This skill is also important for those in charge of operations in Japan. But when you are in charge of operations overseas, there are particular environmental factors that make it difficult to recognize and discern the difference between what you must do and what would be nice to do, making it necessary to acquire this skill to a higher degree.

Four environmental factors that make overseas business difficult

Here are four factors that one encounters in a global environment.

■ Differences in the business growth stage

The level of economic development varies from one region or country to another, and market size, growth potential, and growth rates also vary. So even if one starts an operation that is similar to another operation, the stage of the new operation will be different. And if the operational stage is different, then the operational objectives, the focus points, and the required resources at that stage will also be different. As a result, the operation’s decision-making criteria will also be presumably different. However, it is not unusual for the Japanese head office to want the conventional domestic wisdom applied to overseas operations as well. It is for that very reason that overseas representatives need to figure out on their own what exactly must be, and then have the strength to carry that out.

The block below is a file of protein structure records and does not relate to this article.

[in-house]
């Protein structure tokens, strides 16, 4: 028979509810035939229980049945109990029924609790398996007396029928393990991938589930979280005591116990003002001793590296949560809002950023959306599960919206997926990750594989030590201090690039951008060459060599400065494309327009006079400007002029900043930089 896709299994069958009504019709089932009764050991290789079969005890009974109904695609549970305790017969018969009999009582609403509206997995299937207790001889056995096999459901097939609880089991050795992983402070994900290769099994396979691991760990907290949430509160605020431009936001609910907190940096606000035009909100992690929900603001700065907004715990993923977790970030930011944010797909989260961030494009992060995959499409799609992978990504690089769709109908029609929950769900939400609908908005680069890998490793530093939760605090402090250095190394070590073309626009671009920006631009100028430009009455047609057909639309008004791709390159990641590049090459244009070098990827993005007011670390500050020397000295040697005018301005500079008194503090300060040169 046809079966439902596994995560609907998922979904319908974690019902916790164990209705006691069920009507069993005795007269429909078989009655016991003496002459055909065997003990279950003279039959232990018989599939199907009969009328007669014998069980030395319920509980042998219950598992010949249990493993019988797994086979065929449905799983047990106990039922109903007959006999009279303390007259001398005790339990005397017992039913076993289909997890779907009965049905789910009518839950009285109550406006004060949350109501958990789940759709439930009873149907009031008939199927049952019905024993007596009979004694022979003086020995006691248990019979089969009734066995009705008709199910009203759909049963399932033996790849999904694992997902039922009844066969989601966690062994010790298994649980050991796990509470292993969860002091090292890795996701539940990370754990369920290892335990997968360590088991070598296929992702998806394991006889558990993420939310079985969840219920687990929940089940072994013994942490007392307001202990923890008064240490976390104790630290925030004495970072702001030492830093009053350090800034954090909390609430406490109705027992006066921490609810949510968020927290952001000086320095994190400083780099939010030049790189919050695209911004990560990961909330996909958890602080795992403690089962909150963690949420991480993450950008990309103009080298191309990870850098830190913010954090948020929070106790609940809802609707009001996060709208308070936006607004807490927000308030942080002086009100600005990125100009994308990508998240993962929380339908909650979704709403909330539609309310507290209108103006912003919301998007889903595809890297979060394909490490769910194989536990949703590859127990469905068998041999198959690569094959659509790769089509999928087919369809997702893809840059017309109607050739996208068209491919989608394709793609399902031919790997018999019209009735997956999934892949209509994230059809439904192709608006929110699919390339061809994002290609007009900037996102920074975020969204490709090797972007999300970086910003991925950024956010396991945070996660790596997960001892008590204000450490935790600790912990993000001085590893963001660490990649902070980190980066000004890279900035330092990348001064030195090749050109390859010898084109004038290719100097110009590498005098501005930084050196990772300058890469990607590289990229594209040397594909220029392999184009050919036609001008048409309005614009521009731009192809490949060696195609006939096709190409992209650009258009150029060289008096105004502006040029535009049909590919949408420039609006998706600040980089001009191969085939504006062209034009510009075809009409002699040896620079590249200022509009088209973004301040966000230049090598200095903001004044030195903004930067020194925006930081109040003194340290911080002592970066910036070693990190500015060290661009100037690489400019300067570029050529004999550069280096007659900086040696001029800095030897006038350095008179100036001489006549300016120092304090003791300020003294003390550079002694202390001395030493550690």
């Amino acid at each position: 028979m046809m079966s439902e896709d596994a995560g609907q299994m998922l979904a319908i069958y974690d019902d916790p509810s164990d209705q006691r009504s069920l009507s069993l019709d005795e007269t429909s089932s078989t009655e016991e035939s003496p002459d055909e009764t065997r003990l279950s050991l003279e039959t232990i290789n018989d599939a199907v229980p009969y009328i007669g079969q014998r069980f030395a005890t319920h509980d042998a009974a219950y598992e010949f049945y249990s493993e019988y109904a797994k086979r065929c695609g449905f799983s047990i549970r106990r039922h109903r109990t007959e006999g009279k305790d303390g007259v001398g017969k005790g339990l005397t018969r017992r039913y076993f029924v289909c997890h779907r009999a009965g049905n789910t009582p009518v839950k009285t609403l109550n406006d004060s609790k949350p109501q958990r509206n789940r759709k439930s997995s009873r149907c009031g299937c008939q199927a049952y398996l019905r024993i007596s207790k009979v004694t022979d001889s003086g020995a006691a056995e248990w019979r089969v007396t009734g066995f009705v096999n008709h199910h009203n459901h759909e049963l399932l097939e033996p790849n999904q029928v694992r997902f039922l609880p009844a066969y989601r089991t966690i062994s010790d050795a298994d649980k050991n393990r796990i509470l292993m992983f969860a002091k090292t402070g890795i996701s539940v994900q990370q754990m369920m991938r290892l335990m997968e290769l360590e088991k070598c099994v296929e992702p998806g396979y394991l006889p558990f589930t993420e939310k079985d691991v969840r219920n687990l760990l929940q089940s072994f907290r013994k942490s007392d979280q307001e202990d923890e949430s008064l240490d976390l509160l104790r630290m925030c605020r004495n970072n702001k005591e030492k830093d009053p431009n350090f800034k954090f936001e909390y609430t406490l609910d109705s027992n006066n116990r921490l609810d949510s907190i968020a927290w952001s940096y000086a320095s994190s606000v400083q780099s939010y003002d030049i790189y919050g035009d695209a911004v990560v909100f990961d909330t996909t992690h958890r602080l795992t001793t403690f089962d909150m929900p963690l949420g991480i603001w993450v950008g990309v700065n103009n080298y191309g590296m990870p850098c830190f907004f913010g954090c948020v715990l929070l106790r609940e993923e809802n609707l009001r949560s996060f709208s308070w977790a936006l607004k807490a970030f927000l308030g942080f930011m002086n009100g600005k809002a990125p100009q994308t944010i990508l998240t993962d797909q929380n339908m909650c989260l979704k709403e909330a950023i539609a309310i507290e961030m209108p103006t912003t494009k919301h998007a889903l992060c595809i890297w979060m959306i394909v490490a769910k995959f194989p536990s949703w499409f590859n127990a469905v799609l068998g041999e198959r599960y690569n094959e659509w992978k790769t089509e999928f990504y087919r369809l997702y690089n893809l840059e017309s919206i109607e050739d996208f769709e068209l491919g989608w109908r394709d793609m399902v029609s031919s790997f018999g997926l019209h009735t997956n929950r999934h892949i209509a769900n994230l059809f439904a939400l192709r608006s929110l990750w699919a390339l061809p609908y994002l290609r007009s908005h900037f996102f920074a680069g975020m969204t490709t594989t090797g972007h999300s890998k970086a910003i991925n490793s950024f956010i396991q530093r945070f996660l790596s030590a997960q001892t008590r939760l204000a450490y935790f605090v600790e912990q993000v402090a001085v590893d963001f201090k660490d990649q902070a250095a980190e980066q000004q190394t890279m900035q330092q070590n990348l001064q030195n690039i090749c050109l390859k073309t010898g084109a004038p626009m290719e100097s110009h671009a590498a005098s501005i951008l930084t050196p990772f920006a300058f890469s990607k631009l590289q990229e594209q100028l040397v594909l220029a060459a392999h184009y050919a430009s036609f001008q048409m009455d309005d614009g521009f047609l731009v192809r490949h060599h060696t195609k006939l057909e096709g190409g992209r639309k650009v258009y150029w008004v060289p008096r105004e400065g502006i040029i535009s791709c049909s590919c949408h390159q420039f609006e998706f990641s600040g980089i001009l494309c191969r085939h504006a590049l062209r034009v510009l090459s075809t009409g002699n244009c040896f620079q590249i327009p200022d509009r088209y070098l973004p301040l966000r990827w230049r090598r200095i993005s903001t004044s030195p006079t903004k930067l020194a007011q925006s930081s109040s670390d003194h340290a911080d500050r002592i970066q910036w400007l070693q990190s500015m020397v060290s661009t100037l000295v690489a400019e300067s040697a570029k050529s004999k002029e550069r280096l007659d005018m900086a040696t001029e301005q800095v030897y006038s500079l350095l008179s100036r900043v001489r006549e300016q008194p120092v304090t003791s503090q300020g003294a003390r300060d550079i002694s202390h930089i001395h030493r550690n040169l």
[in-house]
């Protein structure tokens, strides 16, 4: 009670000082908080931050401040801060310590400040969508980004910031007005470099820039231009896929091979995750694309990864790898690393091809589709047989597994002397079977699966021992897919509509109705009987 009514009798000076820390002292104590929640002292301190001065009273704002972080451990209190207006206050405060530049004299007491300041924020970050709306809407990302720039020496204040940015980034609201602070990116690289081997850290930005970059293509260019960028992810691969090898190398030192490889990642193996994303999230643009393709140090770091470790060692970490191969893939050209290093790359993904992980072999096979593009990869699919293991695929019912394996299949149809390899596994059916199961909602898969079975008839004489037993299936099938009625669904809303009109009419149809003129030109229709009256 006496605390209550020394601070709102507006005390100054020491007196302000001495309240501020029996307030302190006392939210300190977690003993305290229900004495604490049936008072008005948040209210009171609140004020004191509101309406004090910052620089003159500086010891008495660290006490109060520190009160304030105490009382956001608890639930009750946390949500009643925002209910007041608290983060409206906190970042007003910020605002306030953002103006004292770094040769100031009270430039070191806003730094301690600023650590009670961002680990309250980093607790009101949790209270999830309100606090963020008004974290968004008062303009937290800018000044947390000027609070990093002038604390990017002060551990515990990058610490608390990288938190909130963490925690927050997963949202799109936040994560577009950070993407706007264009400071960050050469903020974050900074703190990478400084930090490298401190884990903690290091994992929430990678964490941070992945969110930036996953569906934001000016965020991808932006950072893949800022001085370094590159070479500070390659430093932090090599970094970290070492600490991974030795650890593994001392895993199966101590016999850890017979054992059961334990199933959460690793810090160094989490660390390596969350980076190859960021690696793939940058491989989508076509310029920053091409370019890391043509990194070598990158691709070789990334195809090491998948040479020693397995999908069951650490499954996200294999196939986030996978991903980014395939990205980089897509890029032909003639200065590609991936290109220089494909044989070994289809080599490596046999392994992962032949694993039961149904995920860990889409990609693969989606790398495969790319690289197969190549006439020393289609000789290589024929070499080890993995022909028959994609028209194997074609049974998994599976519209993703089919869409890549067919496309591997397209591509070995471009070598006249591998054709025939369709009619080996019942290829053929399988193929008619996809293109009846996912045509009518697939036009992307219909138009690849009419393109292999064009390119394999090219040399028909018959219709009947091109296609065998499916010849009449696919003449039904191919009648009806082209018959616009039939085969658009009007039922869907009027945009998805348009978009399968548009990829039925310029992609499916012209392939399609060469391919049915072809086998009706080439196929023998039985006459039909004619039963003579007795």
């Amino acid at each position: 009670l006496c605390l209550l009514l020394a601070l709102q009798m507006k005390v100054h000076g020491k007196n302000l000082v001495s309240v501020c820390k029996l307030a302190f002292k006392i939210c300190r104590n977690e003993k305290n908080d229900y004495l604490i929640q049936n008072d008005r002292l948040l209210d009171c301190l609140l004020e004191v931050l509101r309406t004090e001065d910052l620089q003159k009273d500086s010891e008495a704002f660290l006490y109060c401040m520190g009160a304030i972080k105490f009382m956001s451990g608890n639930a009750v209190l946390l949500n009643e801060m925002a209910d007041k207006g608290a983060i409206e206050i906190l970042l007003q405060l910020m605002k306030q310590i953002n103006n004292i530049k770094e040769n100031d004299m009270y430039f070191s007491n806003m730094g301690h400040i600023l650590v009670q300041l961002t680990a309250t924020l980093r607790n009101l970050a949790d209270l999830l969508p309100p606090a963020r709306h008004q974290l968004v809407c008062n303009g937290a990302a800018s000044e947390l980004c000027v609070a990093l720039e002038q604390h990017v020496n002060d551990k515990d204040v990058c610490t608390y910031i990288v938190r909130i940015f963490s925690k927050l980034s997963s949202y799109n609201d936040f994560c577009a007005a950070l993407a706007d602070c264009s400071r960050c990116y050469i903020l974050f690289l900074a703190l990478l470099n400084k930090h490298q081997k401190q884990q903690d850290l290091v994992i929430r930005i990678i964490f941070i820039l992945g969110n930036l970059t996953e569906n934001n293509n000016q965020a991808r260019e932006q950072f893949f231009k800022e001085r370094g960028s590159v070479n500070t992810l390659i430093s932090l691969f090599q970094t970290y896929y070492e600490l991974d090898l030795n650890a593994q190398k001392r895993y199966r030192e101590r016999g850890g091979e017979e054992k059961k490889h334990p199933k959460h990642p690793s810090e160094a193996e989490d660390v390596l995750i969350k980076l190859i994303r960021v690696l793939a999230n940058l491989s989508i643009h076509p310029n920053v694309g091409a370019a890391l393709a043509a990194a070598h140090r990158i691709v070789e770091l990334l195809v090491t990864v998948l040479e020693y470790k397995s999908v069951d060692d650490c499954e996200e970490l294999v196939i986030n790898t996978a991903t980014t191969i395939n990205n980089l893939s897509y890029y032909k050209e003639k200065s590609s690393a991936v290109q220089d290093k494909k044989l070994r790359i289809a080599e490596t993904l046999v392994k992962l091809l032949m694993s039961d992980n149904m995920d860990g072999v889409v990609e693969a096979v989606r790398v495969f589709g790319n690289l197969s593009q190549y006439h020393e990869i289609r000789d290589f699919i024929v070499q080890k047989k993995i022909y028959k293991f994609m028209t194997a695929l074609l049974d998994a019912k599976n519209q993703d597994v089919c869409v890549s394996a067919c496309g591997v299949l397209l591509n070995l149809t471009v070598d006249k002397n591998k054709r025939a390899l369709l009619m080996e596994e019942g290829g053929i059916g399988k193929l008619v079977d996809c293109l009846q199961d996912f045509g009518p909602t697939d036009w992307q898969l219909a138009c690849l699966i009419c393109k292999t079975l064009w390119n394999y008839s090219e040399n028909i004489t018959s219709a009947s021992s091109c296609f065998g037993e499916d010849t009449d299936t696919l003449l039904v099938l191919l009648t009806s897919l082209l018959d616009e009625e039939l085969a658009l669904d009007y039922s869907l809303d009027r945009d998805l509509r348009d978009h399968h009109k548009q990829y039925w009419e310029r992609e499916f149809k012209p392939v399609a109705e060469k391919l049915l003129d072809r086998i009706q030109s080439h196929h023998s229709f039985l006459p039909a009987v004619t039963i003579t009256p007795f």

■ Gaps in the amount of tasks required

After leaving the head office in Japan, the scale of an organization (number of people) becomes extremely small. While setting up operations, you need to carry out tasks that extend across different fields,  such as hiring, handling personnel administration, and managing finances. The result is that you end up with many more tasks than you experienced in domestic operations, where staffing levels were fairly generous. It is precisely at times like this that you need to distinguish between things that strategically you absolutely must do in this environment, and things that would be good if you could do them, but which — if you must omit them — will not have a major impact on strategy, and then focus your resources on doing what you must do.